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#160795 - 01/01/09 05:03 PM Re: Using the Spot, first attempt [Re: jshannon]
clearwater Offline
Old Hand

Registered: 03/19/05
Posts: 1163
Loc: Channeled Scablands

Right, in this case the scientists have a general plan of where the monitoring
sites will be (based on the geology

and other information we have beforehand) and will have in
some cases the route traveled if there is a road or trail etc. between sites.

However, as someone travels, the search area goes up by
a huge factor based on the distance they could travel in
the time since the point last seen. If all you have
is a note at home, you could be looking at a "bastard search"
(where the the lost person is somewhere in a bar or brothel
instead of that class 3 peak.)and the searchers will have
to waste time checking out the "Owl Club".

If you know the point last seen and the time,
you can deduce the probability the person is in a certain
area and then based on the search methods, the probability
that the person will be discovered.

Frequent check ins before you are a victim, really speed the SAR effort up.



Edited by clearwater (01/01/09 05:03 PM)

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#160797 - 01/01/09 05:06 PM Re: Using the Spot, first attempt [Re: KenK]
clearwater Offline
Old Hand

Registered: 03/19/05
Posts: 1163
Loc: Channeled Scablands
Originally Posted By: KenK


The PLB is '' supported by the U.S. government, while the SPOT forces you to rely on friends/family.
Ken


And this is a good thing?



Edited by clearwater (01/01/09 05:14 PM)

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#160798 - 01/01/09 06:21 PM Re: Using the Spot, first attempt [Re: clearwater]
KenK Offline
"Be Prepared"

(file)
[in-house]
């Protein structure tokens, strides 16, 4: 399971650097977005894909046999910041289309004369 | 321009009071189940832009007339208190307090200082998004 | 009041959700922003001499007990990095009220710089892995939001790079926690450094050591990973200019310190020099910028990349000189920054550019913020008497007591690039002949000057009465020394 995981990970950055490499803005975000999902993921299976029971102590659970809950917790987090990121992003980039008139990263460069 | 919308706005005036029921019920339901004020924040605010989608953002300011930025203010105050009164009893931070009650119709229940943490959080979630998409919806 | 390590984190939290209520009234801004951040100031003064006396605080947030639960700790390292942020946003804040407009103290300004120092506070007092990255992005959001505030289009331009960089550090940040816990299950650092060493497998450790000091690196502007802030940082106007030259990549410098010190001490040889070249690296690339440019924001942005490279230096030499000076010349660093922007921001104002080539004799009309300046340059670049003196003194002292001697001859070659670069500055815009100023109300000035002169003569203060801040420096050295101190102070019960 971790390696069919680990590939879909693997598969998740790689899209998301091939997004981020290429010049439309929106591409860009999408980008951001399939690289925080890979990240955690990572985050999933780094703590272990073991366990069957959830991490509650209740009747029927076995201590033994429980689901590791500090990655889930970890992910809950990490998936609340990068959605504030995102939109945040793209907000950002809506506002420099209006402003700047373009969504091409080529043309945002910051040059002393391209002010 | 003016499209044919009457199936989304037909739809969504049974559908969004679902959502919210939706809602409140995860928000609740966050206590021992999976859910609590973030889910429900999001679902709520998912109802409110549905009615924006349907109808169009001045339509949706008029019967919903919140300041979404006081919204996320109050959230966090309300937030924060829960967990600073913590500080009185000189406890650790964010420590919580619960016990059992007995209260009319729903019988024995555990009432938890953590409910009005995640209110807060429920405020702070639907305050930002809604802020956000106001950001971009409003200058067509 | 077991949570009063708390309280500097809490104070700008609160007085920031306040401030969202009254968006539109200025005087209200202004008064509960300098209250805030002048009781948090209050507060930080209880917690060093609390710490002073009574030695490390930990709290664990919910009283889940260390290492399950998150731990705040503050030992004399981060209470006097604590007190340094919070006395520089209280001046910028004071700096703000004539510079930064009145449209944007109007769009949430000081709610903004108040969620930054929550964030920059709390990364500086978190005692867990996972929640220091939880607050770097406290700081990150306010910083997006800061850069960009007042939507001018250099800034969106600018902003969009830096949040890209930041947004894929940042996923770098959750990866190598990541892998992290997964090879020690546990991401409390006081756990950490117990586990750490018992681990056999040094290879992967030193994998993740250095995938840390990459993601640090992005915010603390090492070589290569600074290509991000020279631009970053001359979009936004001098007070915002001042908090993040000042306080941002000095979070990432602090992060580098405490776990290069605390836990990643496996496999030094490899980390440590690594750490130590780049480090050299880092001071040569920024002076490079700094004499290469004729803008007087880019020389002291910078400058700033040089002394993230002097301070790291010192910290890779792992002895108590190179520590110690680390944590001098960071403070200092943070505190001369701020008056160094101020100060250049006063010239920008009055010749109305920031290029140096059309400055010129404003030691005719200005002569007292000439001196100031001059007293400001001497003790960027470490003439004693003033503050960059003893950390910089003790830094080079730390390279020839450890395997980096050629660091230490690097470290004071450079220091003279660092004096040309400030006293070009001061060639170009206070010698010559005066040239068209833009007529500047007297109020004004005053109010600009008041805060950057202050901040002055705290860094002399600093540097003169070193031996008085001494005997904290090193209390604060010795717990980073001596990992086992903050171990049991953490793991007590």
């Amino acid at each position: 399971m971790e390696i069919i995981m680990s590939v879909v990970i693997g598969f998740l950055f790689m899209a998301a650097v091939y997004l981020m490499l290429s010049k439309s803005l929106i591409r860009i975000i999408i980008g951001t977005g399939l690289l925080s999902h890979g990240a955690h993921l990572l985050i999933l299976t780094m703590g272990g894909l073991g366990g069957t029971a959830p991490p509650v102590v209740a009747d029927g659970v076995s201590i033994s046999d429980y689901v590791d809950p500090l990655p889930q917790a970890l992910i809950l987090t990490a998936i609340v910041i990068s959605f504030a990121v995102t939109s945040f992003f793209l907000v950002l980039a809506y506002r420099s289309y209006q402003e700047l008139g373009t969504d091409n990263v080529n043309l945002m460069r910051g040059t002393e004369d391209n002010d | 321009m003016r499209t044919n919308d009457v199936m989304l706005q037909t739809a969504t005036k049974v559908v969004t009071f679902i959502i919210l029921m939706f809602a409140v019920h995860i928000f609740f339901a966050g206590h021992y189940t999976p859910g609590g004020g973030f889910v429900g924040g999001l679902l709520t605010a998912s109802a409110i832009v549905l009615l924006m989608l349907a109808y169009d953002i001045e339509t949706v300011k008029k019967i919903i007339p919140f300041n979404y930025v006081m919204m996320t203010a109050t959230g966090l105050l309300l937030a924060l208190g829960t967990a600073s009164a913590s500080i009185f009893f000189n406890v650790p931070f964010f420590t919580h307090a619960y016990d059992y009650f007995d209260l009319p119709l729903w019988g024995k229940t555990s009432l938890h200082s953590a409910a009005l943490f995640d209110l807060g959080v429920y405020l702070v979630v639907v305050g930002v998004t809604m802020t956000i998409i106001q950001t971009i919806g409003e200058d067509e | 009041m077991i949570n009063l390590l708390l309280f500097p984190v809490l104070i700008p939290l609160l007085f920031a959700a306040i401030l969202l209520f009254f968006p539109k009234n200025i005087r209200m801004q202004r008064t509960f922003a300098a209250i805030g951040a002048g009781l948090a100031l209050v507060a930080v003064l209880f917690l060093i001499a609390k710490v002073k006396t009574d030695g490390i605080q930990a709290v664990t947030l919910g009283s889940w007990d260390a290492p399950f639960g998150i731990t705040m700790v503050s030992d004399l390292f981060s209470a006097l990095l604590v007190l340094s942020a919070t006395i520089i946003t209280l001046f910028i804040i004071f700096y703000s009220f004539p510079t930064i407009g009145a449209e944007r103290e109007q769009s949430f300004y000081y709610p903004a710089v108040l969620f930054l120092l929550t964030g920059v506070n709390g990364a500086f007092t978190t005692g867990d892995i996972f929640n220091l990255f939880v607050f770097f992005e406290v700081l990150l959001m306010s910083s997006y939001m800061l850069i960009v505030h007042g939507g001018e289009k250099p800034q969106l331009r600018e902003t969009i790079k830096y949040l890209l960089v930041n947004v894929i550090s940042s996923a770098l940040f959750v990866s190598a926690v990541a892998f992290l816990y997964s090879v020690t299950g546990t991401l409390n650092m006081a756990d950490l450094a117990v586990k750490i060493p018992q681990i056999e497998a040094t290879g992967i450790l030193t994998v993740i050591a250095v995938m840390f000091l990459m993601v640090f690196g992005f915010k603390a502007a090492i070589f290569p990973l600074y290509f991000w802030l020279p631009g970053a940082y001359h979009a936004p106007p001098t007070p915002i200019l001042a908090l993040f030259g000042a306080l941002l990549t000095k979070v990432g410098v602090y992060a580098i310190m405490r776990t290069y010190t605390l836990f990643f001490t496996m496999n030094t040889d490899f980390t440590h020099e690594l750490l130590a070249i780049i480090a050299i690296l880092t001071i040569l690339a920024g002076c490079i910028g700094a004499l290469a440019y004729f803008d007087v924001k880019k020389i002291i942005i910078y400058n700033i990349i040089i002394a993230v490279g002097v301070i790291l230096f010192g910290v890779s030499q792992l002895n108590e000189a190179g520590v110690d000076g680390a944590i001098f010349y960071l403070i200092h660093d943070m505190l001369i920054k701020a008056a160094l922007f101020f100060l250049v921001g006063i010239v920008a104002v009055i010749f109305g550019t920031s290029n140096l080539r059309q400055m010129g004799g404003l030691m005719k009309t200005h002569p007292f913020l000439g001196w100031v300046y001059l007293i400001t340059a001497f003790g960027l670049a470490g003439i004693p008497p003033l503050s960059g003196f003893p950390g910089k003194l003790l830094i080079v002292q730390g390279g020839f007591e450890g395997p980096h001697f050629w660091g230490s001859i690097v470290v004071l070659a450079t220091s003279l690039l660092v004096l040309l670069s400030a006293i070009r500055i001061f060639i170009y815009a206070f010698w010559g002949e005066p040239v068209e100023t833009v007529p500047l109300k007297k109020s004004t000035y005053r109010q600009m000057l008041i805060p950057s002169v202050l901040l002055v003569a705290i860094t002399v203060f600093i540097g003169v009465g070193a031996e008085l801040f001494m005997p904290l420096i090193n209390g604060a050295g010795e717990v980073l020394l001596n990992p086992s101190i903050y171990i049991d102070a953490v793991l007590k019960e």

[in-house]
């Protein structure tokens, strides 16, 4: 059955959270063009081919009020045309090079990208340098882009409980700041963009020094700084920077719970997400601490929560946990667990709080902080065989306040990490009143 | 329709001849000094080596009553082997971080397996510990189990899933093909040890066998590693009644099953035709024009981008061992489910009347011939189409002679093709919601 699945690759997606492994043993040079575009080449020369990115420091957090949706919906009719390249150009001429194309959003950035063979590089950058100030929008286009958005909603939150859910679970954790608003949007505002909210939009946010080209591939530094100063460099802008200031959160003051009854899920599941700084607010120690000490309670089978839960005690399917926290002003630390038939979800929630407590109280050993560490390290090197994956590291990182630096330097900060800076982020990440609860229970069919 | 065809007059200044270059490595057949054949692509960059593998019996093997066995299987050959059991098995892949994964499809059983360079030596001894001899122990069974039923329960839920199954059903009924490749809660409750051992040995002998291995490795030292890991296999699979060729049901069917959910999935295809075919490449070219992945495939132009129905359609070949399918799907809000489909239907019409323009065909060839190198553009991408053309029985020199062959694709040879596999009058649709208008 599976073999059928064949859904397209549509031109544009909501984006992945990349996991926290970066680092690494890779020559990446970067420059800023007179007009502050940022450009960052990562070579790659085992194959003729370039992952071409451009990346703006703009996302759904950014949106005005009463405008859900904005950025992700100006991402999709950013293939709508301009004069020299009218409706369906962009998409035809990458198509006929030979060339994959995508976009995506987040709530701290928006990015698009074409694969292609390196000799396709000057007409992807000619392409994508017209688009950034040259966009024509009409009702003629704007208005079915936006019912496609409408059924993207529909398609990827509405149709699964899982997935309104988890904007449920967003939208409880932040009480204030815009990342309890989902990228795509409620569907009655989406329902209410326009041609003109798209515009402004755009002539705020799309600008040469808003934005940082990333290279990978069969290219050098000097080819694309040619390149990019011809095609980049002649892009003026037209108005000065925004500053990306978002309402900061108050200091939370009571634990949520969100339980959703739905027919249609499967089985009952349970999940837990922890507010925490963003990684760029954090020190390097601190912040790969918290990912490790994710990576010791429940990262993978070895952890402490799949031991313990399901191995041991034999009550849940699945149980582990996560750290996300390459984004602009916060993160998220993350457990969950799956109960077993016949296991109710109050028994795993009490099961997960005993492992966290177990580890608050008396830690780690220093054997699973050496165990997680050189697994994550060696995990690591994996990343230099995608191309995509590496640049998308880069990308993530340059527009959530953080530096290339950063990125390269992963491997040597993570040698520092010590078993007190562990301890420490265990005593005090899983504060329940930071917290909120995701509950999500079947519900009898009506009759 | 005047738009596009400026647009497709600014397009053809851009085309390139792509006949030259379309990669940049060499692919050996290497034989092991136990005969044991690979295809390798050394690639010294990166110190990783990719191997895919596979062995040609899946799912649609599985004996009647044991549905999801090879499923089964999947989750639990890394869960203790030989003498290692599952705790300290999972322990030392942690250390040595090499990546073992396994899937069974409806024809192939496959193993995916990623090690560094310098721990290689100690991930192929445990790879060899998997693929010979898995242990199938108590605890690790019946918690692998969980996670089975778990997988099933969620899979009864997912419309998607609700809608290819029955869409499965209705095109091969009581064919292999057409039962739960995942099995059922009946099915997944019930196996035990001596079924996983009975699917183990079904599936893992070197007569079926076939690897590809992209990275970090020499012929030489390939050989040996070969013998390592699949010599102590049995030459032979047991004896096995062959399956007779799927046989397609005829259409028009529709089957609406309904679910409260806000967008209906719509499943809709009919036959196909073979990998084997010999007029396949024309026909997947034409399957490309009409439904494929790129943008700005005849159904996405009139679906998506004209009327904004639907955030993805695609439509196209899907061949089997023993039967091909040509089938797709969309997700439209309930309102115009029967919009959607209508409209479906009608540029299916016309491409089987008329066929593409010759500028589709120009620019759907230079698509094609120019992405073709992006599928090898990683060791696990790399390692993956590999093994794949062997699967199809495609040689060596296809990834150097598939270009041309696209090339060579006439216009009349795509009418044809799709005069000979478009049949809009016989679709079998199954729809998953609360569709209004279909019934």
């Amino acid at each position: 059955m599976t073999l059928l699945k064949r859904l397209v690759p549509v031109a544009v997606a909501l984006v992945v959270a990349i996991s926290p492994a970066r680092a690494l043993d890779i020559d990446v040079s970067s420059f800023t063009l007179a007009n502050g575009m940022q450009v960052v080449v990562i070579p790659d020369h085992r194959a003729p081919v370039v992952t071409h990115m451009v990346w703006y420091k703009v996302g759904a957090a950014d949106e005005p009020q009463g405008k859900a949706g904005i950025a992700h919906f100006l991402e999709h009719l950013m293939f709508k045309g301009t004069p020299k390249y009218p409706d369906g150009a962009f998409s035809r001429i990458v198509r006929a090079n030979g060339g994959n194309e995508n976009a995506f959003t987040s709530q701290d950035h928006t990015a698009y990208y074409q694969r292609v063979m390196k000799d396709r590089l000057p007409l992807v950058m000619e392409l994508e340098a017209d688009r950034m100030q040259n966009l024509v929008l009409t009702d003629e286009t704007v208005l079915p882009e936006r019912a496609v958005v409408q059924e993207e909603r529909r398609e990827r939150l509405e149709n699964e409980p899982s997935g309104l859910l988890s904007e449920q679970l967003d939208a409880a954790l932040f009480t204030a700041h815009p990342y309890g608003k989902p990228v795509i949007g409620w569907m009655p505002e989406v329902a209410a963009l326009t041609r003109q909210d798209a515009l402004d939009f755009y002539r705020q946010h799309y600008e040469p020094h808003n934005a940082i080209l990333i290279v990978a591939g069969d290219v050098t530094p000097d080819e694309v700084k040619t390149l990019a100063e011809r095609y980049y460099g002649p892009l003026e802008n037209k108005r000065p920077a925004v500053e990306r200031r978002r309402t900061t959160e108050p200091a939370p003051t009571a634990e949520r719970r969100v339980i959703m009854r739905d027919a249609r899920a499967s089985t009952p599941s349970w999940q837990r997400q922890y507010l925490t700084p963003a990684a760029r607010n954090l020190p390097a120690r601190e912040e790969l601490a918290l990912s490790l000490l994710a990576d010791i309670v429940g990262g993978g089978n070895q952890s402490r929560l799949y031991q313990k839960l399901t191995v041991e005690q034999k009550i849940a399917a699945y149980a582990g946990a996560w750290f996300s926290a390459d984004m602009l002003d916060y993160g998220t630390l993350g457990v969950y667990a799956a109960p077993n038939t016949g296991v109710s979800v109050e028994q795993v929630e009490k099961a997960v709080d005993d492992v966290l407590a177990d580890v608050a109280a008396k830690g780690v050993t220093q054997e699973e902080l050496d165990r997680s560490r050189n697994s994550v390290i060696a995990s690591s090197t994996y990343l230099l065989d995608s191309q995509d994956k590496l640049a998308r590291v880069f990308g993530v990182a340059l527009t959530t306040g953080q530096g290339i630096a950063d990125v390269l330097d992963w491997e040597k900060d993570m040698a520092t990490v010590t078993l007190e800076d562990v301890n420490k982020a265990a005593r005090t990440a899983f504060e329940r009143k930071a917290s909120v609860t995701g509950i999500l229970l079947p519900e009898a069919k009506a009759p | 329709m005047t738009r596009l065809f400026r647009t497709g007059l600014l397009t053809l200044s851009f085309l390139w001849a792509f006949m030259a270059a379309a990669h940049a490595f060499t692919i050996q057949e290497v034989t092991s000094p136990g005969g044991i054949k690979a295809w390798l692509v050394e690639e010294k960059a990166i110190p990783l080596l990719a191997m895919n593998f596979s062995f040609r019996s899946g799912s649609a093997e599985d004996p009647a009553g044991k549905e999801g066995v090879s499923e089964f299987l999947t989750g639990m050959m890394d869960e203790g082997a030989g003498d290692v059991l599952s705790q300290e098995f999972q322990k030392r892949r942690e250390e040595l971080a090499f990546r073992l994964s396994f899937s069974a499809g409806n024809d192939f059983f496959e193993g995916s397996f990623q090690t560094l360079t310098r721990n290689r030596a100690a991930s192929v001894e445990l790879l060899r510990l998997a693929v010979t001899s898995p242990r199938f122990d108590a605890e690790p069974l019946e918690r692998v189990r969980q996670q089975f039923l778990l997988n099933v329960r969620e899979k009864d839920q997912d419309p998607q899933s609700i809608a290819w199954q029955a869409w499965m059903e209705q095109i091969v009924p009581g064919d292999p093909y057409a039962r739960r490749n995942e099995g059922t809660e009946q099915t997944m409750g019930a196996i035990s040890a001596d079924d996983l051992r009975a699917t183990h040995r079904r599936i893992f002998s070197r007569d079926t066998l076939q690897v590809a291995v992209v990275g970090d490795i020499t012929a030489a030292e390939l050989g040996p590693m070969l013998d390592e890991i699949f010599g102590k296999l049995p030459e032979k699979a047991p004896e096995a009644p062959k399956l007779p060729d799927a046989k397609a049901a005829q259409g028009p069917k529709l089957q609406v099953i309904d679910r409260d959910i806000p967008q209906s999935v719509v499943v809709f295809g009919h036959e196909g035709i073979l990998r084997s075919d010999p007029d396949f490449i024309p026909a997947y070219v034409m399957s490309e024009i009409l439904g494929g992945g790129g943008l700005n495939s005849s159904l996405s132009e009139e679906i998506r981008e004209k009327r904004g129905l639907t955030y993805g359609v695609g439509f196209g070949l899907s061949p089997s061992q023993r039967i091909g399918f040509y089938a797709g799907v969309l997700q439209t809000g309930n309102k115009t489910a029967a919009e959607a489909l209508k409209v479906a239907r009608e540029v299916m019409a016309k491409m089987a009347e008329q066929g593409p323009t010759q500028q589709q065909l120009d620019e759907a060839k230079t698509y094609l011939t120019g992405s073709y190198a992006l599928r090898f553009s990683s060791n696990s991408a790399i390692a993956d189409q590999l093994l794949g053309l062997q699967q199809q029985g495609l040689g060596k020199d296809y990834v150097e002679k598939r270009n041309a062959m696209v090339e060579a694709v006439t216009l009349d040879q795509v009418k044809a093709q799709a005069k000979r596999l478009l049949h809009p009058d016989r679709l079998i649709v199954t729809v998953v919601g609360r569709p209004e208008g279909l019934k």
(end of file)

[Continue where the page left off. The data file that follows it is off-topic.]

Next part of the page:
Pooh-Bah

Registered: 06/26/04
Posts: 2115
Loc: NE Wisconsin
Originally Posted By: clearwater
And this is a good thing?


That is a VERY good thing. If you've ever gotten to know with any of the folks listed below their lives are amazingly dedicated to their professions.

I'm talking about ...

U.S. Coast Guard
U.S. Air Force
U.S. Department of Defence
Civil Air Patrol
U.S. Coast Guard Auxillary
State/County/City Law Enforcement
National Park Service

I suspect the state National Guards might also come into play. I'm sure others on this forum know much more about it than I do.

Here is a description of the National Rescue Plan under the NOAA SARSAT authority:

"By federal interagency agreement, the National Search and Rescue Plan provides for the effective use of all available facilities in all types of SAR missions. These facilities include aircraft, vessels, pararescue and ground rescue teams, and emergency radio fixing. Under the plan, the U.S. Coast Guard is responsible for the coordination of SAR in the Maritime Region, and the U.S.Air Force is responsible in the Inland Region. To carry out these responsibilities, the Coast Guard and the Air Force have established Rescue Coordination Centers (RCC's) to direct SAR activities within their regions. NOAA provides satellite alerting in support of the National SAR Plan.

In general, search and rescue, or SAR, is a lifesaving service provided through the combined efforts of the federal agencies signatory to the National SAR Plan, and the agencies responsible for SAR within each state. Operational resources are provided by the U.S. Coast Guard, DOD components, the Civil Air Patrol, the Coast Guard Auxiliary, state, county and local law enforcement and other public safety agencies, and private volunteer organizations. Services include search for missing aircraft and vessels, survival aid, rescue, and emergency medical help for the occupants after an accident site is located."

Above I put the government sponsored organizations in bold to emphasize their involvement ... not to suggest that the volunteer organizations such as the Civil Air Patrol and local volunteer SAR groups are any less professional or vital to their missions.